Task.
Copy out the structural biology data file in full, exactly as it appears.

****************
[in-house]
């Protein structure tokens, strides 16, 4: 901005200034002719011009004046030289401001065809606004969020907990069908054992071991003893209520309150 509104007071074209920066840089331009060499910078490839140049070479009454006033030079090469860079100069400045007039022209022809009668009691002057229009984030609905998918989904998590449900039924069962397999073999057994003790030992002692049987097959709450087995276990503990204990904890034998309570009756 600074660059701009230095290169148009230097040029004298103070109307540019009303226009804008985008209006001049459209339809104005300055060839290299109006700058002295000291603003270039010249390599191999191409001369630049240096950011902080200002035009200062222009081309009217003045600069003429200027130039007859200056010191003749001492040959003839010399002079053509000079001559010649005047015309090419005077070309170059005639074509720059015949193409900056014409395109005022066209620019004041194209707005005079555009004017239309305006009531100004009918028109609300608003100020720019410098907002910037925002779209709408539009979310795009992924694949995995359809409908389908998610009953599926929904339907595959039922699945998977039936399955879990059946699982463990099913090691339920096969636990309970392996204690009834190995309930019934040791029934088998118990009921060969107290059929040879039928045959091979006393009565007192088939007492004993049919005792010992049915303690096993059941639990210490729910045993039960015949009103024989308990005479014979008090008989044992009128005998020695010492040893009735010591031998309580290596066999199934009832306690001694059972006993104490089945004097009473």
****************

[in-house]
């Protein structure tokens, strides 16, 4: 901005200034002719011009004046030289401001065809606004969020907990069908054992071991003893209520309150 509104007071074209920066840089331009060499910078490839140049070479009454006033030079090469860079100069400045007039022209022809009668009691002057229009984030609905998918989904998590449900039924069962397999073999057994003790030992002692049987097959709450087995276990503990204990904890034998309570009756 600074660059701009230095290169148009230097040029004298103070109307540019009303226009804008985008209006001049459209339809104005300055060839290299109006700058002295000291603003270039010249390599191999191409001369630049240096950011902080200002035009200062222009081309009217003045600069003429200027130039007859200056010191003749001492040959003839010399002079053509000079001559010649005047015309090419005077070309170059005639074509720059015949193409900056014409395109005022066209620019004041194209707005005079555009004017239309305006009531100004009918028109609300608003100020720019410098907002910037925002779209709408539009979310795009992924694949995995359809409908389908998610009953599926929904339907595959039922699945998977039936399955879990059946699982463990099913090691339920096969636990309970392996204690009834190995309930019934040791029934088998118990009921060969107290059929040879039928045959091979006393009565007192088939007492004993049919005792010992049915303690096993059941639990210490729910045993039960015949009103024989308990005479014979008090008989044992009128005998020695010492040893009735010591031998309580290596066999199934009832306690001694059972006993104490089945004097009473």